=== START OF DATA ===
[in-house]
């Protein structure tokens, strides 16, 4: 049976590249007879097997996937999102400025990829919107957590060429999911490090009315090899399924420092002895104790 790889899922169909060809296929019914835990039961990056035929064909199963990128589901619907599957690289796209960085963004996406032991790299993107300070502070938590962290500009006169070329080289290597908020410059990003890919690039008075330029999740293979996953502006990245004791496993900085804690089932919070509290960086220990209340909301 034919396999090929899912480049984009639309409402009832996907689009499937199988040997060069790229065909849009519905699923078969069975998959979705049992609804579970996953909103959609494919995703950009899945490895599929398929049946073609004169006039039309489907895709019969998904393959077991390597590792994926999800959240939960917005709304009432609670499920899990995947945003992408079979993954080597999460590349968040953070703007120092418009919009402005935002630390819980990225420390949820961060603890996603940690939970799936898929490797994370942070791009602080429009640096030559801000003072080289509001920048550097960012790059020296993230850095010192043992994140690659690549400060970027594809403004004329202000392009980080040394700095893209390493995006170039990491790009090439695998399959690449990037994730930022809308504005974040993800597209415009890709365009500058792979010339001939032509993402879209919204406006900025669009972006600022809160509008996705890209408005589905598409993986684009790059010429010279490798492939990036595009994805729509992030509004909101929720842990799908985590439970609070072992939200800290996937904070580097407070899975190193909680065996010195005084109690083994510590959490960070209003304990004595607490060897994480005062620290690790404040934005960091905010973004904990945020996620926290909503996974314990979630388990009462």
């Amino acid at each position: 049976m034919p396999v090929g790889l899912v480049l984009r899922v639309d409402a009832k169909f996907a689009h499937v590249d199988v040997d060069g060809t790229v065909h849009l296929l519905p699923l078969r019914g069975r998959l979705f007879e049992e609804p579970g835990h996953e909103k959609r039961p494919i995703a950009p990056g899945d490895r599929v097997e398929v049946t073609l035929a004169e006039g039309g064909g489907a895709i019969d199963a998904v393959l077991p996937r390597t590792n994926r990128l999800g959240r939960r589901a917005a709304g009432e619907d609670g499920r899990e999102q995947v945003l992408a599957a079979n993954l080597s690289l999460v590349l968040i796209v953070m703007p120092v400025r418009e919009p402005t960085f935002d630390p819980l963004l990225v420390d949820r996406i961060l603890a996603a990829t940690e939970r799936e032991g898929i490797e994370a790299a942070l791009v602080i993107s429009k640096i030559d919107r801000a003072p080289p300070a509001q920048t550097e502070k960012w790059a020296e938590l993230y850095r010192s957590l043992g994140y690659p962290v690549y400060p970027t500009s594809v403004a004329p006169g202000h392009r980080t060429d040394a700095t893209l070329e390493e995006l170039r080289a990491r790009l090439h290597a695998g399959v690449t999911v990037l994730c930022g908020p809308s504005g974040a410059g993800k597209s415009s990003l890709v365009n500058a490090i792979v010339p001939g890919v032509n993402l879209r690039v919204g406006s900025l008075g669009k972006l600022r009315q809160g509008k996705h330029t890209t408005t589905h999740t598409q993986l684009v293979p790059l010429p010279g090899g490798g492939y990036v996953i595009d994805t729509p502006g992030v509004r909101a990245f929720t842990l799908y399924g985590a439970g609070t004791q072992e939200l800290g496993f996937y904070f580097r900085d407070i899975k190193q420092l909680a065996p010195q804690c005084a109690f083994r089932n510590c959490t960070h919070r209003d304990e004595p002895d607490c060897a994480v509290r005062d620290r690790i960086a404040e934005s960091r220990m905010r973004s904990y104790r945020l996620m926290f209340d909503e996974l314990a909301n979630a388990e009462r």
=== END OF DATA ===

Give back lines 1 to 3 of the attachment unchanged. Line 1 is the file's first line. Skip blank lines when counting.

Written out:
[in-house]
């Protein structure tokens, strides 16, 4: 049976590249007879097997996937999102400025990829919107957590060429999911490090009315090899399924420092002895104790 790889899922169909060809296929019914835990039961990056035929064909199963990128589901619907599957690289796209960085963004996406032991790299993107300070502070938590962290500009006169070329080289290597908020410059990003890919690039008075330029999740293979996953502006990245004791496993900085804690089932919070509290960086220990209340909301 034919396999090929899912480049984009639309409402009832996907689009499937199988040997060069790229065909849009519905699923078969069975998959979705049992609804579970996953909103959609494919995703950009899945490895599929398929049946073609004169006039039309489907895709019969998904393959077991390597590792994926999800959240939960917005709304009432609670499920899990995947945003992408079979993954080597999460590349968040953070703007120092418009919009402005935002630390819980990225420390949820961060603890996603940690939970799936898929490797994370942070791009602080429009640096030559801000003072080289509001920048550097960012790059020296993230850095010192043992994140690659690549400060970027594809403004004329202000392009980080040394700095893209390493995006170039990491790009090439695998399959690449990037994730930022809308504005974040993800597209415009890709365009500058792979010339001939032509993402879209919204406006900025669009972006600022809160509008996705890209408005589905598409993986684009790059010429010279490798492939990036595009994805729509992030509004909101929720842990799908985590439970609070072992939200800290996937904070580097407070899975190193909680065996010195005084109690083994510590959490960070209003304990004595607490060897994480005062620290690790404040934005960091905010973004904990945020996620926290909503996974314990979630388990009462």
């Amino acid at each position: 049976m034919p396999v090929g790889l899912v480049l984009r899922v639309d409402a009832k169909f996907a689009h499937v590249d199988v040997d060069g060809t790229v065909h849009l296929l519905p699923l078969r019914g069975r998959l979705f007879e049992e609804p579970g835990h996953e909103k959609r039961p494919i995703a950009p990056g899945d490895r599929v097997e398929v049946t073609l035929a004169e006039g039309g064909g489907a895709i019969d199963a998904v393959l077991p996937r390597t590792n994926r990128l999800g959240r939960r589901a917005a709304g009432e619907d609670g499920r899990e999102q995947v945003l992408a599957a079979n993954l080597s690289l999460v590349l968040i796209v953070m703007p120092v400025r418009e919009p402005t960085f935002d630390p819980l963004l990225v420390d949820r996406i961060l603890a996603a990829t940690e939970r799936e032991g898929i490797e994370a790299a942070l791009v602080i993107s429009k640096i030559d919107r801000a003072p080289p300070a509001q920048t550097e502070k960012w790059a020296e938590l993230y850095r010192s957590l043992g994140y690659p962290v690549y400060p970027t500009s594809v403004a004329p006169g202000h392009r980080t060429d040394a700095t893209l070329e390493e995006l170039r080289a990491r790009l090439h290597a695998g399959v690449t999911v990037l994730c930022g908020p809308s504005g974040a410059g993800k597209s415009s990003l890709v365009n500058a490090i792979v010339p001939g890919v032509n993402l879209r690039v919204g406006s900025l008075g669009k972006l600022r009315q809160g509008k996705h330029t890209t408005t589905h999740t598409q993986l684009v293979p790059l010429p010279g090899g490798g492939y990036v996953i595009d994805t729509p502006g992030v509004r909101a990245f929720t842990l799908y399924g985590a439970g609070t004791q072992e939200l800290g496993f996937y904070f580097r900085d407070i899975k190193q420092l909680a065996p010195q804690c005084a109690f083994r089932n510590c959490t960070h919070r209003d304990e004595p002895d607490c060897a994480v509290r005062d620290r690790i960086a404040e934005s960091r220990m905010r973004s904990y104790r945020l996620m926290f209340d909503e996974l314990a909301n979630a388990e009462r």